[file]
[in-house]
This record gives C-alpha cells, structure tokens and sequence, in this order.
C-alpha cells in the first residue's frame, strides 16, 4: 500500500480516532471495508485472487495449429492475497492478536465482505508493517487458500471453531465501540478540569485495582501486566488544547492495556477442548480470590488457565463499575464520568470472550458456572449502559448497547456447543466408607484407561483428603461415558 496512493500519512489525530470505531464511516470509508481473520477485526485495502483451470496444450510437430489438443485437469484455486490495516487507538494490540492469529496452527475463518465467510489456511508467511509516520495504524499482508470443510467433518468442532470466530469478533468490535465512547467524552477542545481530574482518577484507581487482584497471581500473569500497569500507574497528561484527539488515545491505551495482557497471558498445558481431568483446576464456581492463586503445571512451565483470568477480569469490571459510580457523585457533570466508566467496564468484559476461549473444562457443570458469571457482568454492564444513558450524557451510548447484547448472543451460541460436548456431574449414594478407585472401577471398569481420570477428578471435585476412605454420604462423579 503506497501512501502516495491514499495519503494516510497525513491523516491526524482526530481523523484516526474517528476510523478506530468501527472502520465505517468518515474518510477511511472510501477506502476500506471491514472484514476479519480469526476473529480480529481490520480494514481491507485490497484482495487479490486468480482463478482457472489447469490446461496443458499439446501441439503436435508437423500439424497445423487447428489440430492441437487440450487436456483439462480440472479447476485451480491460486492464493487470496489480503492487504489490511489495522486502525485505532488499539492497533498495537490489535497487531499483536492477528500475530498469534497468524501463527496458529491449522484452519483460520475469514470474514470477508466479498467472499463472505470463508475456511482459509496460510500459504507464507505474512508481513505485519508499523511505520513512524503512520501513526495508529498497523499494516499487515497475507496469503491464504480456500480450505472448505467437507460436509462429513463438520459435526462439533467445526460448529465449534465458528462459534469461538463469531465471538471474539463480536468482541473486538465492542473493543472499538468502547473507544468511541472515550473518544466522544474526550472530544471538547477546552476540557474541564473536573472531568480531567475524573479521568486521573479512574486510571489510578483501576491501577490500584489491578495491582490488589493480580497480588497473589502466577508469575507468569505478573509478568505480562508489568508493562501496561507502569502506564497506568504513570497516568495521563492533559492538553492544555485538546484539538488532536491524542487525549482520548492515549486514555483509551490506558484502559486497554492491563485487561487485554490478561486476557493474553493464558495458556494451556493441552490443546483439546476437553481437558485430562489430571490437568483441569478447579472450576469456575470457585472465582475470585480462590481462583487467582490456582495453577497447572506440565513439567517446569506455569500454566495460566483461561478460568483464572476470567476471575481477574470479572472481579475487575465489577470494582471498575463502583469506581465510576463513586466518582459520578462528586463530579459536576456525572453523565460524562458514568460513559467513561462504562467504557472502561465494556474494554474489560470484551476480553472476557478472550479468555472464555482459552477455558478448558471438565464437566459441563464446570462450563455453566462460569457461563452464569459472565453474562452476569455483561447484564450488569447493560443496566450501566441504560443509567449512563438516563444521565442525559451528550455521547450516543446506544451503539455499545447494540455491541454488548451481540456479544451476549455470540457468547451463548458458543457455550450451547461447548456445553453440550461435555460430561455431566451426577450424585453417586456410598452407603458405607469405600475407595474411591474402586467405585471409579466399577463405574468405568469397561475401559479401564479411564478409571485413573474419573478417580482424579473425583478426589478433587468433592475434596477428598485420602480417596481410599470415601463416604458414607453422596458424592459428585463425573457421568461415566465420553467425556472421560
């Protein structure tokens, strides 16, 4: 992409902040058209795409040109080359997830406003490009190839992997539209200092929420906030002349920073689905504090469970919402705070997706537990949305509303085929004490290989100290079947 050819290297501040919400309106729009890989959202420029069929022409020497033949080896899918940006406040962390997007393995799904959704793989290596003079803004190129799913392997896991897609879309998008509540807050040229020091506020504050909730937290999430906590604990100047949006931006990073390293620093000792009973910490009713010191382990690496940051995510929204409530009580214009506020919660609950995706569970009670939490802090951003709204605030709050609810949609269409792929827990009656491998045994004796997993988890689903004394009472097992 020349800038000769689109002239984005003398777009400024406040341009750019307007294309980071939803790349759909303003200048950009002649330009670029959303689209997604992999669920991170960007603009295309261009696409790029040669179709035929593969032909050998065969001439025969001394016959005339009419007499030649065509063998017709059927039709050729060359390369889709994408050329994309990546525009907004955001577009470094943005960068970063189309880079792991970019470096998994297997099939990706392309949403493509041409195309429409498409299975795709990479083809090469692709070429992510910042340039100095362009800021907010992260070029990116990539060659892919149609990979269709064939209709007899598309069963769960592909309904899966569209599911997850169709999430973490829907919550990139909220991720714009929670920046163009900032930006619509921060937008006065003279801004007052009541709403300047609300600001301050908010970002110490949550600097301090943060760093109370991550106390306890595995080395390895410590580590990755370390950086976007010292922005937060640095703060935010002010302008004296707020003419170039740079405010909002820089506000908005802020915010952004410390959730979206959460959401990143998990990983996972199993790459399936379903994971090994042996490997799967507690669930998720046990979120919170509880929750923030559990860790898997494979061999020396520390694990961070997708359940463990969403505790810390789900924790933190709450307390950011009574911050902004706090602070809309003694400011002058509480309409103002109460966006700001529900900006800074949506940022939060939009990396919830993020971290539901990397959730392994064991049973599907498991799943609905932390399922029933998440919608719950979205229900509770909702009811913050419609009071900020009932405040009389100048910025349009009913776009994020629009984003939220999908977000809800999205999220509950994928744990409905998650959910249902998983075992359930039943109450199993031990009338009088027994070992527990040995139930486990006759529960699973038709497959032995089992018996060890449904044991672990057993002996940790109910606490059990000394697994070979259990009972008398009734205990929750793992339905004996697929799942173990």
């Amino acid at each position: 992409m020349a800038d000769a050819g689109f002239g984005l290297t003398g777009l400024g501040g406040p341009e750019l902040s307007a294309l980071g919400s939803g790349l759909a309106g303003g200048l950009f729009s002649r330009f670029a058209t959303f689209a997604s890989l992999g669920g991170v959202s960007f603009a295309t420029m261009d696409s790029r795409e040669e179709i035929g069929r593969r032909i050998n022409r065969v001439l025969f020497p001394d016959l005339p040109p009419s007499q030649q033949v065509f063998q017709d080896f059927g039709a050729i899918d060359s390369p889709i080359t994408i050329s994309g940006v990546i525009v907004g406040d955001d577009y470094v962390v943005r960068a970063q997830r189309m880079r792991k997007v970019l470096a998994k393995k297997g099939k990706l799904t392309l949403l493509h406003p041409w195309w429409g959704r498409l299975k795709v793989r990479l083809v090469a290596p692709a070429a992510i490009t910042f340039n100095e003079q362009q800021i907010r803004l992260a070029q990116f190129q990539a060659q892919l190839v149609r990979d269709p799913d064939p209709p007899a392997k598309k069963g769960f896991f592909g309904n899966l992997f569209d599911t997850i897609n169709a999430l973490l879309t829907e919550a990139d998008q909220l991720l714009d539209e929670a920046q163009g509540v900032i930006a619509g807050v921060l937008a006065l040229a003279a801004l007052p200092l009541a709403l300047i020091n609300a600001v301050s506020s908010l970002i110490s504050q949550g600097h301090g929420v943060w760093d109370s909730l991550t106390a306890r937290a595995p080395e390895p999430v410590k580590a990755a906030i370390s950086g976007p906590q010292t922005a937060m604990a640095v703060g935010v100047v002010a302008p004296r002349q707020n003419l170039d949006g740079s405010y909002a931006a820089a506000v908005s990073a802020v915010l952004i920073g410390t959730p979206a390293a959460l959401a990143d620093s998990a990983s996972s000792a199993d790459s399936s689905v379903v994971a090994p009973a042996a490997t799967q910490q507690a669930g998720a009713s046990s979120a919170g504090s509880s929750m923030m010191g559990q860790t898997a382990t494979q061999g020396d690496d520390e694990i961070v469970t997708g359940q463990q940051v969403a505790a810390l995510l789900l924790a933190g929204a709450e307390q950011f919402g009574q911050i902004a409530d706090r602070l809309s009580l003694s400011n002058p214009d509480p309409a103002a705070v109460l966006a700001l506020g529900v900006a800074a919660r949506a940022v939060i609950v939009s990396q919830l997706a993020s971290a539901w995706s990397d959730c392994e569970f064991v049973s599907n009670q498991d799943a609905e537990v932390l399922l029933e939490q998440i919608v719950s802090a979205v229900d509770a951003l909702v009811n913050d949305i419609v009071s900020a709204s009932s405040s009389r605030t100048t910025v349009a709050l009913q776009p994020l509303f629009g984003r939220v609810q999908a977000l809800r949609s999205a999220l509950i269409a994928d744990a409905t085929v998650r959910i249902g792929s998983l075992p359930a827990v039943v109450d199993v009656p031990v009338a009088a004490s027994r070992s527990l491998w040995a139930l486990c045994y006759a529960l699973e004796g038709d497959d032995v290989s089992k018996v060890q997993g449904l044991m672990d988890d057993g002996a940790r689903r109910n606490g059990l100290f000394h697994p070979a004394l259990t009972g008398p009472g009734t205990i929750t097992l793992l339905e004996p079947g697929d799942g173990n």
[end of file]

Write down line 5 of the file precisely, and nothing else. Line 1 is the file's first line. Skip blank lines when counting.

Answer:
């Amino acid at each position: 992409m020349a800038d000769a050819g689109f002239g984005l290297t003398g777009l400024g501040g406040p341009e750019l902040s307007a294309l980071g919400s939803g790349l759909a309106g303003g200048l950009f729009s002649r330009f670029a058209t959303f689209a997604s890989l992999g669920g991170v959202s960007f603009a295309t420029m261009d696409s790029r795409e040669e179709i035929g069929r593969r032909i050998n022409r065969v001439l025969f020497p001394d016959l005339p040109p009419s007499q030649q033949v065509f063998q017709d080896f059927g039709a050729i899918d060359s390369p889709i080359t994408i050329s994309g940006v990546i525009v907004g406040d955001d577009y470094v962390v943005r960068a970063q997830r189309m880079r792991k997007v970019l470096a998994k393995k297997g099939k990706l799904t392309l949403l493509h406003p041409w195309w429409g959704r498409l299975k795709v793989r990479l083809v090469a290596p692709a070429a992510i490009t910042f340039n100095e003079q362009q800021i907010r803004l992260a070029q990116f190129q990539a060659q892919l190839v149609r990979d269709p799913d064939p209709p007899a392997k598309k069963g769960f896991f592909g309904n899966l992997f569209d599911t997850i897609n169709a999430l973490l879309t829907e919550a990139d998008q909220l991720l714009d539209e929670a920046q163009g509540v900032i930006a619509g807050v921060l937008a006065l040229a003279a801004l007052p200092l009541a709403l300047i020091n609300a600001v301050s506020s908010l970002i110490s504050q949550g600097h301090g929420v943060w760093d109370s909730l991550t106390a306890r937290a595995p080395e390895p999430v410590k580590a990755a906030i370390s950086g976007p906590q010292t922005a937060m604990a640095v703060g935010v100047v002010a302008p004296r002349q707020n003419l170039d949006g740079s405010y909002a931006a820089a506000v908005s990073a802020v915010l952004i920073g410390t959730p979206a390293a959460l959401a990143d620093s998990a990983s996972s000792a199993d790459s399936s689905v379903v994971a090994p009973a042996a490997t799967q910490q507690a669930g998720a009713s046990s979120a919170g504090s509880s929750m923030m010191g559990q860790t898997a382990t494979q061999g020396d690496d520390e694990i961070v469970t997708g359940q463990q940051v969403a505790a810390l995510l789900l924790a933190g929204a709450e307390q950011f919402g009574q911050i902004a409530d706090r602070l809309s009580l003694s400011n002058p214009d509480p309409a103002a705070v109460l966006a700001l506020g529900v900006a800074a919660r949506a940022v939060i609950v939009s990396q919830l997706a993020s971290a539901w995706s990397d959730c392994e569970f064991v049973s599907n009670q498991d799943a609905e537990v932390l399922l029933e939490q998440i919608v719950s802090a979205v229900d509770a951003l909702v009811n913050d949305i419609v009071s900020a709204s009932s405040s009389r605030t100048t910025v349009a709050l009913q776009p994020l509303f629009g984003r939220v609810q999908a977000l809800r949609s999205a999220l509950i269409a994928d744990a409905t085929v998650r959910i249902g792929s998983l075992p359930a827990v039943v109450d199993v009656p031990v009338a009088a004490s027994r070992s527990l491998w040995a139930l486990c045994y006759a529960l699973e004796g038709d497959d032995v290989s089992k018996v060890q997993g449904l044991m672990d988890d057993g002996a940790r689903r109910n606490g059990l100290f000394h697994p070979a004394l259990t009972g008398p009472g009734t205990i929750t097992l793992l339905e004996p079947g697929d799942g173990n």